As increasingly horrific reports continue to emerge about the fate of dissident Saudi Arabian journalist Jamal Khashoggi, shocked friends of the missing Washington Post columnist are vowing to push for justice on his behalf.
“We’re fighting like hell,” Karen Attiah, Khashoggi’s editor at the Post, tells PEOPLE. “Like absolute hell.”
The 60-year old Khashoggi, a Saudi native who had been living in self-imposed exile in Virginia, vanished on Oct. 2 after walking into the Saudi consulate in Istanbul.
He reportedly went there to obtain divorce papers so that he could marry his Turkish fiancée, Hatice Cengiz. But Turkish authorities believe that instead of being handed the promised papers, Khashoggi was lured there to be tortured, killed and even dismembered inside the consulate by a hit squad flown in from Riyadh, the Saudi capital.
A well-known journalist in his home country, Khashoggi — a one-time insider with the ruling House of Saud — had grown increasingly critical of the policies imposed by the country’s 33-year-old de facto ruler, Crown Prince Mohammed bin Salman, also known as MBS.
Khashoggi fell afoul of Saudi authorities, American intelligence sources tell PEOPLE. He fled to Virginia in 2017.
“He knew he was in danger,” says David Ignatius, Khashoggi’s friend and Post colleague. “He felt he should not go back to Saudi Arabia.”
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In the United States, Khashoggi soon took up a column for the Post, where he continued to criticize bin Salman.
He was aware that his work was being translated and read overseas, colleagues say, and that his views provoked ire in some royal quarters. “He was often scared,” Ignatius says. “He was worried.”
Attiah says Khashoggi was “excited” and “proud” to have the platform of the Post.
“Still,” she tells PEOPLE, “it was painful for him to have to write about the repression in his country. He said Saudi Arabia was always harsh, but never like this.”
An impending marriage was enough to send the usually wary Khashoggi — whom friends describe as “lonely” — inside Saudi territory abroad, to the consulate in Istanbul.
What happened after he entered the building more than two weeks ago is still the subject of official dispute, though Turkish authorities, quoted anonymously in various news reports, have described a grisly end orchestrated by the Saudi government, apparently in retribution for Khashoggi’s open criticism.
Saudi authorities, meanwhile, previously denied any wrongdoing and said that Khashoggi had left the consulate that day unharmed.
It remains unclear if the crown prince had any direct knowledge of what happened to him, though some sources have reportedly said it would be unlikely he would have been unaware given his position.
Under international scrutiny and amid further damning news reports, sources told CNN and other outlets this week that Saudi Arabia was possibly preparing to concede that he had been killed in an interrogation or planned abduction gone wrong.
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The case has cast a harsh light on the U.S.’s years-long, if controversial, support of Saudi Arabia. Various politicians, including those in the Trump administration, have sounded their concern, though President Donald Trump has been more ambiguous. (Khashoggi was a legal U.S. resident.)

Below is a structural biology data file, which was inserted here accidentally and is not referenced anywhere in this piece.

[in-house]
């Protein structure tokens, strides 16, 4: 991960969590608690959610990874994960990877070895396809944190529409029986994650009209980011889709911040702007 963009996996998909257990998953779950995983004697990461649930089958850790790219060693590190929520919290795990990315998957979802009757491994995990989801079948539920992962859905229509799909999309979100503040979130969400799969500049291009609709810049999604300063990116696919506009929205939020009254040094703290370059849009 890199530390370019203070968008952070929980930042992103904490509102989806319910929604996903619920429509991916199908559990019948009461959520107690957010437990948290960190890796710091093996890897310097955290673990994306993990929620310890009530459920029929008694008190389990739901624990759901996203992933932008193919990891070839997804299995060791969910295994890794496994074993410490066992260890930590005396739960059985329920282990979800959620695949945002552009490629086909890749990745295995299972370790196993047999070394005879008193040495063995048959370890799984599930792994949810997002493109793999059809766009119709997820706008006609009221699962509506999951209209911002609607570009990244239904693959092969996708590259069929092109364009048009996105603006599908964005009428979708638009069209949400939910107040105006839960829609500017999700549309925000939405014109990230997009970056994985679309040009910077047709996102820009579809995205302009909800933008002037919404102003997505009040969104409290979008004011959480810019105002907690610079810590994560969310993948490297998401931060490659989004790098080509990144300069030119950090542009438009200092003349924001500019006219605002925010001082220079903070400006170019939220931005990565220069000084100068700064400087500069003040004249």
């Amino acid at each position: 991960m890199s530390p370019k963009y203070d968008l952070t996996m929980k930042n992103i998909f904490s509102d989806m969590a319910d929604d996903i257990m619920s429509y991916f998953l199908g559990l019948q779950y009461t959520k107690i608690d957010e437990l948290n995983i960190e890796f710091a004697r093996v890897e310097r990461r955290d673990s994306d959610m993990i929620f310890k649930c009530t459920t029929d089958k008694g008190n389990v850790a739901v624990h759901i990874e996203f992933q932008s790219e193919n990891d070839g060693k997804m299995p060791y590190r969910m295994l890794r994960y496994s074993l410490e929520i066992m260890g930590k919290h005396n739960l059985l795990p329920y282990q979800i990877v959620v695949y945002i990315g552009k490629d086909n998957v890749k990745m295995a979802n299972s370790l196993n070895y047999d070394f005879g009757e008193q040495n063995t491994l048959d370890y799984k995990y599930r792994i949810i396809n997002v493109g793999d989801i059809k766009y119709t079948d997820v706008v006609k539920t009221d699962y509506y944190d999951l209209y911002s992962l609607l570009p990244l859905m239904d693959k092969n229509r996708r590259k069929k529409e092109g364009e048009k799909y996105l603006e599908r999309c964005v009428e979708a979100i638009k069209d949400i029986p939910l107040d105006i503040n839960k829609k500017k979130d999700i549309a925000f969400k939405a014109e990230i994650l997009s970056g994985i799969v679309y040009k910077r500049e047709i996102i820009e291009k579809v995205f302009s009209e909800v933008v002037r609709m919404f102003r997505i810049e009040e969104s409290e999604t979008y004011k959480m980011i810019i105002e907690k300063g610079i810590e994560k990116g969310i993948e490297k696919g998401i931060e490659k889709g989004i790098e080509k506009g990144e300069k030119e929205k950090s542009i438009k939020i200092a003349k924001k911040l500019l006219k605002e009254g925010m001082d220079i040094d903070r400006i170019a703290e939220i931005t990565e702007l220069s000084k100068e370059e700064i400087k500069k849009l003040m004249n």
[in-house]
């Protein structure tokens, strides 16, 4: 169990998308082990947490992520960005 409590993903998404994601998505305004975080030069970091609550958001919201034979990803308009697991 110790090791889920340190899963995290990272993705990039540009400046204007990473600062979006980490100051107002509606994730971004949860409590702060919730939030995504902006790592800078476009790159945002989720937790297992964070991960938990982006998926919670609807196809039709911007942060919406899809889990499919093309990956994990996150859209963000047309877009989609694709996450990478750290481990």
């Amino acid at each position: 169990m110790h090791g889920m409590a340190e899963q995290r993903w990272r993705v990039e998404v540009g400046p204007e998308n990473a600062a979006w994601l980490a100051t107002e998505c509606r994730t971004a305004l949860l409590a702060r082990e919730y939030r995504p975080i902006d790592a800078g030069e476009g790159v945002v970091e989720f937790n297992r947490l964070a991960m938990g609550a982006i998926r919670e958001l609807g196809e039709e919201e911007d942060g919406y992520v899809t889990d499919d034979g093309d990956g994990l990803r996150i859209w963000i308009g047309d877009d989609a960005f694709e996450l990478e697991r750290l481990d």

While officials scramble to address what has become an international crisis, the missing man’s friends and colleagues agonize over his fate — and vow to find answers.
“I hope that this story turns out to have a better outcome, but with this much time and no answers, it seems increasingly unlikely that he is alive,” Attiah says. “I hope I’m wrong.”
Says Ignatius: “I’m hoping and praying, but more and more it’s looking like he was killed and in a horrible way.”
Khashoggi’s Post colleagues remember a tall man who was amiable and engaging, with a “sweet moon face” and a “gentle” spirit.
On his values, though, he could be stubborn.
“He had an inability compromise,” Ignatius says. “He believed in telling the truth. Some people don’t know how to compromise. He was one of them.”
In the wake of his vanishing and reported death, Attiah says, she is re-reading Khashoggi’s columns that she herself edited.
“He put himself in the feelings of other prisoners sitting in cells,” she says. “Now that we’re all imagining what was going through Jamal’s mind, I wonder: Did he overestimate how safe he was?”
Attiah keeps going back to the day Khashoggi walked into the consulate and her first inkling that something wasn’t right.
“That morning I was brushing my teeth and I thought, ‘I haven’t talked to Jamal in a while,’ ” she recalls.
She senses now that she will never talk to Khashoggi again.
“The truth is Jamal is not here,” Attiah tells PEOPLE. “The truth is he went into the embassy and never came out.”
It’s a devastating reality — and a motivating one. The Post has published excerpts from some of Khashoggi’s columns on a tribute page to the missing writer.
“If anything, this has energized me to continue this mission,” Attiah says. “Whoever did this, they can’t kill a mission.”